# Temperature sensor wiring

Discussion in 'General Electronics Chat' started by Clinton Brits, Dec 2, 2015.

1. ### Clinton Brits Thread Starter New Member

Aug 8, 2015
15
2
I have a working temperature sensor that is connected correctly and working but there is a simple issue that still bugs me. The sensor has 4 pins namely VCC, gnd, humidity(not important for topic) and a temperature pin. The temperature is measured as a function of resistance. When the temperature changes, the resistance of the sensor changes as well. Before i read the data sheet carefully i connected the pin directly to the ADC and it gave a maximum reading of 1023 irrespective of temperature. I understood this as the voltage drop over the temperature sensor to be the input voltage of 5V as it is the only resistor in the circuit. This must mean the pin leaving the sensor would need to be attached at a point before the temperature sensitive resistance inside the sensor. What puzzles me is that to solve the problem, i connected a resistor from the temperature output pin to ground and the the output pin to the ADC. This solved the problem on the concept of series resistors being voltage dividers but if my first assumption was correct then shouldn't that mean that the resistor that i added was in fact connected in parallel?

2. ### Brownout Well-Known Member

Jan 10, 2012
2,375
998
Not necessarily. The pin may be connected to the opposite end of the resistor from the VCC connection. This would create a voltage divider using the sensor resistor and the very high input resistance of your ADC. Thinking about the divider equation, there would have been almost no "diving" in your original configuration, which is what you observed.

In other words, with very little current flowing from the pin, there would have been almost no voltage drop across the sensor resistor.

3. ### GopherT AAC Fanatic!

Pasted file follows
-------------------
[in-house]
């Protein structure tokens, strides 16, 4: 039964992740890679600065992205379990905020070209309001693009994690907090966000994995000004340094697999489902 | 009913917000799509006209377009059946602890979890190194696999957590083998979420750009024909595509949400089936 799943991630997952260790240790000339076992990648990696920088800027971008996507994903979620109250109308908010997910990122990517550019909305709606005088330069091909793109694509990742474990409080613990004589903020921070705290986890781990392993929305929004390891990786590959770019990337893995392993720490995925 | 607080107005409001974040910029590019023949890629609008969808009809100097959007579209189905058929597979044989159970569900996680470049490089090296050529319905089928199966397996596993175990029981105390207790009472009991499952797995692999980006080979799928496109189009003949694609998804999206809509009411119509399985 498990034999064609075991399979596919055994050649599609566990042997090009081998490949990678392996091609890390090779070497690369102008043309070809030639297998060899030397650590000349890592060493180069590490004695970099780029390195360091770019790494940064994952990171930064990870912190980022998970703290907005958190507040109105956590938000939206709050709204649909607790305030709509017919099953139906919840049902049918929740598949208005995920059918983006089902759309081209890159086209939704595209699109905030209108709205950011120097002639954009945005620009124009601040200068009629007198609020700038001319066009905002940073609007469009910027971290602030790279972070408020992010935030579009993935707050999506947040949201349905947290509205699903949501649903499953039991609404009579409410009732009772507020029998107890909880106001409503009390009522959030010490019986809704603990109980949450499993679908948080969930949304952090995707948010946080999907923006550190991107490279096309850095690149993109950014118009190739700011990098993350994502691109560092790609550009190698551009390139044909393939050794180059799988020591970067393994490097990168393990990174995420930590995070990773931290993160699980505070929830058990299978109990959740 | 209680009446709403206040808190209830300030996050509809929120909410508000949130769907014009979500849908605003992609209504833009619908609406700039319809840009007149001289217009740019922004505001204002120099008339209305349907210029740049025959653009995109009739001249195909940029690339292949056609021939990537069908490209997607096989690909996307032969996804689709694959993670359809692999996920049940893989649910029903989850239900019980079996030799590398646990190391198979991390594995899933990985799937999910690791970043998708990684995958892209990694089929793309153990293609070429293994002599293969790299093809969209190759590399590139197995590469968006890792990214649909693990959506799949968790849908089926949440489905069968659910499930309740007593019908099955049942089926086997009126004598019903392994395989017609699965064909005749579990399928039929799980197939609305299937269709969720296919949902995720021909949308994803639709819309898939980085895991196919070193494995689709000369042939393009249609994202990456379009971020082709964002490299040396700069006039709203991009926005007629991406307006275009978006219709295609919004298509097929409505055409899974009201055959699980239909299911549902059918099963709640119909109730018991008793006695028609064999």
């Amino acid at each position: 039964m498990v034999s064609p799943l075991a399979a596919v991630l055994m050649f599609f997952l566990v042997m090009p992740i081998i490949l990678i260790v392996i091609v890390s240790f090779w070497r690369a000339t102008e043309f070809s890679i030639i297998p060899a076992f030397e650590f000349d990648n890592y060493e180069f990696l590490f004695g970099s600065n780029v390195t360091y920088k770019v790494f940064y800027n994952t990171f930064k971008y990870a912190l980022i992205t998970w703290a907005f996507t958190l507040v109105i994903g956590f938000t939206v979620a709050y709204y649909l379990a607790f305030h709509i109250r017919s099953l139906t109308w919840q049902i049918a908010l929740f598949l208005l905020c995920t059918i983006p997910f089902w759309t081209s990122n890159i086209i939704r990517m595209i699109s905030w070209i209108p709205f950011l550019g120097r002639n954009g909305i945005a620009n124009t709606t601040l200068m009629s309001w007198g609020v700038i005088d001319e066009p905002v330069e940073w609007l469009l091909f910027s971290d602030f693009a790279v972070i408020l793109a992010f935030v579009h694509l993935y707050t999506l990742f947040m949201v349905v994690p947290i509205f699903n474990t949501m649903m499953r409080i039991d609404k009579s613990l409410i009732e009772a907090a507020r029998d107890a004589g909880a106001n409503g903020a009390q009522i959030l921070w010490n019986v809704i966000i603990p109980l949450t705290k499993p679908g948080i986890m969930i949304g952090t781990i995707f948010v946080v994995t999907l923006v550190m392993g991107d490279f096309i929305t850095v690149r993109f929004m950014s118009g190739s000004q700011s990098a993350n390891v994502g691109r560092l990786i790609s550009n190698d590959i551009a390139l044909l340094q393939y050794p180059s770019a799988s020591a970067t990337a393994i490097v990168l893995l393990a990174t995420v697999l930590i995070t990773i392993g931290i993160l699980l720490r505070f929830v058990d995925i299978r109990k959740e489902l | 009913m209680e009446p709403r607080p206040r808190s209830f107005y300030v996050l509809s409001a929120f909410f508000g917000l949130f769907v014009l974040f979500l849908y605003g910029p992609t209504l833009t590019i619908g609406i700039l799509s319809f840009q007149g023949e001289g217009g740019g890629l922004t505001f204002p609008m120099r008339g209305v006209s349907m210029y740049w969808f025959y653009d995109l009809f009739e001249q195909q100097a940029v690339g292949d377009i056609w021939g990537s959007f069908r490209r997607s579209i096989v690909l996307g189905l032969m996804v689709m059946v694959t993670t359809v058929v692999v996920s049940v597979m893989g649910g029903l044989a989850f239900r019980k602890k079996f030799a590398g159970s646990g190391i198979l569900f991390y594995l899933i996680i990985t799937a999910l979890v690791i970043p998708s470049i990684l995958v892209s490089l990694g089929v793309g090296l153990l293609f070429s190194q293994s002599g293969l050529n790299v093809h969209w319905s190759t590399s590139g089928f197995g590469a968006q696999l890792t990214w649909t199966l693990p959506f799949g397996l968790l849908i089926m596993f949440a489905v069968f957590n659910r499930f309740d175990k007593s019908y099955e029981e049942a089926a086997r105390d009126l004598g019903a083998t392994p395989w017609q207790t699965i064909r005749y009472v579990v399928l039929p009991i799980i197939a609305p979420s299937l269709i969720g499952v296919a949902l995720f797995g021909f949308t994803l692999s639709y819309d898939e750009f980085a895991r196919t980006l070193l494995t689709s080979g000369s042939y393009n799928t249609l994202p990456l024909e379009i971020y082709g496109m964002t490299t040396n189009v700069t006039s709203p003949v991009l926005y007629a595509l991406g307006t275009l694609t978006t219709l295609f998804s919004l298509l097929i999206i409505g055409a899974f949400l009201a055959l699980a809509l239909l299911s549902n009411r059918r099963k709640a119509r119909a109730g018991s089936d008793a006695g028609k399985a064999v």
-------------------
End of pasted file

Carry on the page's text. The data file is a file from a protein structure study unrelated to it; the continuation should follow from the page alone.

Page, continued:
Nov 23, 2012
6,303
4,019

The input of the ADC is likely in the range of 10M to 100B ohms. So, when you calculate the voltage at the input node (assuming the ADC input is the bottom half of your voltage divider, you will calculate that the 10k ohm temp sensor will make just shy of 5 volts (so shy that your ADC will not notice the difference).

4. ### wayneh Expert

Sep 9, 2010
12,374
3,226
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5. ### marcf Member

Dec 29, 2014
149
20
Just curious , but what is the part number of the sensor? Could you provide a link to its data sheet?

6. ### Clinton Brits Thread Starter New Member

Aug 8, 2015
15
2
Thanks a a lot. It is as you said because measuring the ADC reading and then subtracting it from the 1023 to get the relative voltage drop over the sensor gives an expected result. The reason i asked is because when i programmed it last i remember it always showing 5 odd degrees celcius more than the mercury thermometer and it just stuck in my mind that the maths was wrong. I attached for those that were interested.

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7. ### Clinton Brits Thread Starter New Member

Aug 8, 2015
15
2
Given all other having been eliminated it seems the resistor having a +-5% error seems to be the issue. Since there are 2X3K resistors between gnd and temp out and each is within +-5% that would probably account for the 300-400 odd ohm discrep. I'll give it a try with more accurate resistor and see what happens.